Update: Spring-run Salmon Largely Absent from the Yuba River
Typically, now would be a time when scientists would be tallying our Spring-run numbers, and watching their behaviors as they move up to Daguerre and Englebright dams. Sadly, however, this is not the case. As our River Science Director, Gary Reedy, notes:
“Zero Chinook salmon were detected migrating up through the Daguerre Point Dam fish ladders during the months of April and May, spring months that typically see a large percentage of the total spring-run migration for the Yuba River and the few other Central Valley rivers that still have these salmon, which are listed as Threatened with extinction under the Endangered Species Act.
As of June 13th, 7 salmon were counted at the fish ladders, indicating that the later portion of the run is present and very small. The later portion of the run, unfortunately, overlaps with the more abundant Fall-run Chinook salmon which begin migrating into the Yuba River in July, increasing pressures on Spring-run fish to claim and keep spawning beds, known as redds.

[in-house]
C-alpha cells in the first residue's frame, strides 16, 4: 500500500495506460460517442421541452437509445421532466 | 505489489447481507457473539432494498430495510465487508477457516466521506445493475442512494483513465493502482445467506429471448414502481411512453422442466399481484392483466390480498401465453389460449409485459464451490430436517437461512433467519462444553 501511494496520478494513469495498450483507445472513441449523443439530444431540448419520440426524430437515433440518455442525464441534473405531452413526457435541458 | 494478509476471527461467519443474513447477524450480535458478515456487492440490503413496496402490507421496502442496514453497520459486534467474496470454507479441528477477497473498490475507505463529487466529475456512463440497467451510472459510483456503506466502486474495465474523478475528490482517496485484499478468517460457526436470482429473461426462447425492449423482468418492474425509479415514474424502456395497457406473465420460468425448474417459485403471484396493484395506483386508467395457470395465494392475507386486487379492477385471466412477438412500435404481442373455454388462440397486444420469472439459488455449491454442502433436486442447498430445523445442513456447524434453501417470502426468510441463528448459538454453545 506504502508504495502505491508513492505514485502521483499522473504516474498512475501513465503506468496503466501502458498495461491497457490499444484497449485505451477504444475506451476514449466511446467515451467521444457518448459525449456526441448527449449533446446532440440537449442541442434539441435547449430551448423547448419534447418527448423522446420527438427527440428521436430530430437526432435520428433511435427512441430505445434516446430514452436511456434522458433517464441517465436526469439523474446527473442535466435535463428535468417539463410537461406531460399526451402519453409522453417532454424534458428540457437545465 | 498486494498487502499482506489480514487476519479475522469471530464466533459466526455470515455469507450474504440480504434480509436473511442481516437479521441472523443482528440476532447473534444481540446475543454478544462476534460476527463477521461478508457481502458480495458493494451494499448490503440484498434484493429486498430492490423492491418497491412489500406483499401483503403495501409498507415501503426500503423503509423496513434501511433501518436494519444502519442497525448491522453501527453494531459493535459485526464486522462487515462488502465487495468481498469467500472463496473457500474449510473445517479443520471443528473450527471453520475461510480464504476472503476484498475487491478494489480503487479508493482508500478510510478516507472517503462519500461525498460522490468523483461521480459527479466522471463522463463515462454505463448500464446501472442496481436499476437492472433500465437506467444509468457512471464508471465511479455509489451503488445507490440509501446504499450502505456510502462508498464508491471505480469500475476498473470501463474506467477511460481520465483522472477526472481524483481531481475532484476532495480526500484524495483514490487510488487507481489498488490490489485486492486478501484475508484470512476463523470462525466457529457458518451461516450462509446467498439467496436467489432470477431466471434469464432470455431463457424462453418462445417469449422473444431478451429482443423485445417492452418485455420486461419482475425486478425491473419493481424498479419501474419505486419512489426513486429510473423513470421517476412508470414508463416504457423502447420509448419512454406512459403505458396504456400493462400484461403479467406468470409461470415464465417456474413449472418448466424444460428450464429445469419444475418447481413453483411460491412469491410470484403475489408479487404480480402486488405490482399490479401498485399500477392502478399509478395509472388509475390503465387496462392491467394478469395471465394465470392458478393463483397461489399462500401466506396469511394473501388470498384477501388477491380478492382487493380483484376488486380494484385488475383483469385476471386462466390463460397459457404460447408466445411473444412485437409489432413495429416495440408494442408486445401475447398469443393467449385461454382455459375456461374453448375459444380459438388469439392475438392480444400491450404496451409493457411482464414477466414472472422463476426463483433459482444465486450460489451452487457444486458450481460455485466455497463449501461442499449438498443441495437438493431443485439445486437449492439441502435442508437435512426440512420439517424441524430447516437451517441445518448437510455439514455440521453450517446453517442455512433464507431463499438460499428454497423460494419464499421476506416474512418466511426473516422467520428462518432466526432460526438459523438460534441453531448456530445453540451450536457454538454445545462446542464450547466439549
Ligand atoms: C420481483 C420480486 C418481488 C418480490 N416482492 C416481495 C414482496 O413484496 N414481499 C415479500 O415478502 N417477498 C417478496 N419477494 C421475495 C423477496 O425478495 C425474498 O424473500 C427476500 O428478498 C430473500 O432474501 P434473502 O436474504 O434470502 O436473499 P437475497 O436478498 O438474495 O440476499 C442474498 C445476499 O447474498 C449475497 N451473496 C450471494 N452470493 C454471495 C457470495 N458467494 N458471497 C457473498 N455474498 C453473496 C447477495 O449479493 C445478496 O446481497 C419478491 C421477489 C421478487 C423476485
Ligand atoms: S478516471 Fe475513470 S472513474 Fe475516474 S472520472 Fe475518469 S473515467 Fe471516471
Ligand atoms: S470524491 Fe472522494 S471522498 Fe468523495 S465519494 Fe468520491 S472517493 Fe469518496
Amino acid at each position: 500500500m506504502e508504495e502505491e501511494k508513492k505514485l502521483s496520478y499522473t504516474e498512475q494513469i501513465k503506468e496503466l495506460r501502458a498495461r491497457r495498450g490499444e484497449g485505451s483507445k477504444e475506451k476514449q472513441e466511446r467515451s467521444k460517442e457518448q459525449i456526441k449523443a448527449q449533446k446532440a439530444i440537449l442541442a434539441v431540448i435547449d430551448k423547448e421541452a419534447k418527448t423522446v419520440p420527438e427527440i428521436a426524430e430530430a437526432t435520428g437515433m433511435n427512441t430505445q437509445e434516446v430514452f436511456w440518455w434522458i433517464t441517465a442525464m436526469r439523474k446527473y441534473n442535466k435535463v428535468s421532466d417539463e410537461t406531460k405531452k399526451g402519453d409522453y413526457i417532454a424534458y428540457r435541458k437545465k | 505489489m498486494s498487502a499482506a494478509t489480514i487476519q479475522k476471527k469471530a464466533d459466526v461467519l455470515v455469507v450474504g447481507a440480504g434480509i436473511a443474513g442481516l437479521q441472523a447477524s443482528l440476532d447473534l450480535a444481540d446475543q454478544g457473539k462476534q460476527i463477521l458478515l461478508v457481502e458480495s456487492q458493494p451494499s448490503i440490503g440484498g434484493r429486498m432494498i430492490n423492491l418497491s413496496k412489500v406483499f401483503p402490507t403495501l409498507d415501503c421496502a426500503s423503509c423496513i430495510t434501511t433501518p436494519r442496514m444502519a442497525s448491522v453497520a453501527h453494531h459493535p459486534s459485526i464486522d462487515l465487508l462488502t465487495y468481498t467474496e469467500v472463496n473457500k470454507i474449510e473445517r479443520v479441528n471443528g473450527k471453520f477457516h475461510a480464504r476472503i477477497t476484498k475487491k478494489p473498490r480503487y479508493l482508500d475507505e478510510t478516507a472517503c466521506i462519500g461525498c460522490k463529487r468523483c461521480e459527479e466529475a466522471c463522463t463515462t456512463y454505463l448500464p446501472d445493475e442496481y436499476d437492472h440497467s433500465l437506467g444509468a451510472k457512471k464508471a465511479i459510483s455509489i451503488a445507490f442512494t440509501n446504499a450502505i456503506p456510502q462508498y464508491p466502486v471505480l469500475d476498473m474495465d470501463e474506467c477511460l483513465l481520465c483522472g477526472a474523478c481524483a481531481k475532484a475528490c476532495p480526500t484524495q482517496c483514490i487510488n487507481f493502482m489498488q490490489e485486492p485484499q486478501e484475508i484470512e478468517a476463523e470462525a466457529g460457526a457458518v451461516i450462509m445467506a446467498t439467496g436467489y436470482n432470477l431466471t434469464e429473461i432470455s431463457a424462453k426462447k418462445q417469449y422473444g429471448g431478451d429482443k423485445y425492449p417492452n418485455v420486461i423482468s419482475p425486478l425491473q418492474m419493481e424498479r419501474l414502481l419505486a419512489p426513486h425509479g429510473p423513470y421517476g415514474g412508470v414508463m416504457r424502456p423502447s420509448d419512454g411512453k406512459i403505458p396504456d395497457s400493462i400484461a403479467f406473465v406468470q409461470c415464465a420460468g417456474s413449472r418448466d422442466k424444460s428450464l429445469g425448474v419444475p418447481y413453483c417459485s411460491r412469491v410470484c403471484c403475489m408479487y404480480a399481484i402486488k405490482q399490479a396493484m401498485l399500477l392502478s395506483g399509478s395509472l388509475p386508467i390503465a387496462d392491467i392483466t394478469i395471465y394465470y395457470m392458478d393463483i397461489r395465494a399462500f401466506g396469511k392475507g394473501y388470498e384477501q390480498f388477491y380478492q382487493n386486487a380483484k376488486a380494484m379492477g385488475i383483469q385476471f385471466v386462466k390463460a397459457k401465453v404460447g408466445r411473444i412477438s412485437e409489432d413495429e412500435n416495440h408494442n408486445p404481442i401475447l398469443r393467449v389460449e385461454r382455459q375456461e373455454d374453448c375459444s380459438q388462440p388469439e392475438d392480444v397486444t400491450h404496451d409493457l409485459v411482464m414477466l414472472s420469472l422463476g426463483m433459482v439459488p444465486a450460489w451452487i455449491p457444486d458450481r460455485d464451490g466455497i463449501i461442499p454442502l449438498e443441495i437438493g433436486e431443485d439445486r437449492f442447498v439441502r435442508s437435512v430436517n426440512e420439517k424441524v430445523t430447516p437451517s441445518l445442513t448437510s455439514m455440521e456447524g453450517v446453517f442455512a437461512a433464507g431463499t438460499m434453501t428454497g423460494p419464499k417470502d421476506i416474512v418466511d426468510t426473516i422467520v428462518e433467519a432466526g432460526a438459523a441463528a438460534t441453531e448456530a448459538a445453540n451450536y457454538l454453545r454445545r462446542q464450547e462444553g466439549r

The fish ladders at Daguerre Point Dam are deemed inadequate for free passage of salmon by federal and state fishery agencies. Passage impairment is most severe at high flows such as have been seen in the Yuba River during this year. Anecdotal fishing reports indicate, however, that abundance of salmon below the dam is very low.”
However, there is a hint of good news for the river:
“Fisheries scientists under contract by the US Fish and Wildlife Service have used underwater cameras to detect at least 4 green sturgeon presently holding in the plunge pool below Daguerre Point Dam. Green sturgeon are also listed as Threatened under the ESA. In 2009, NMFS designated critical habitat for green sturgeon in the entire Yuba River and suggested that the Yuba River above Daguerre Point Dam may provide the best opportunity to re-establish a second spawning population for these fish in the Central Valley. It is believed that no more than 100 fish spawn in the Central Valley annually and all within one reach of the Sacramento River.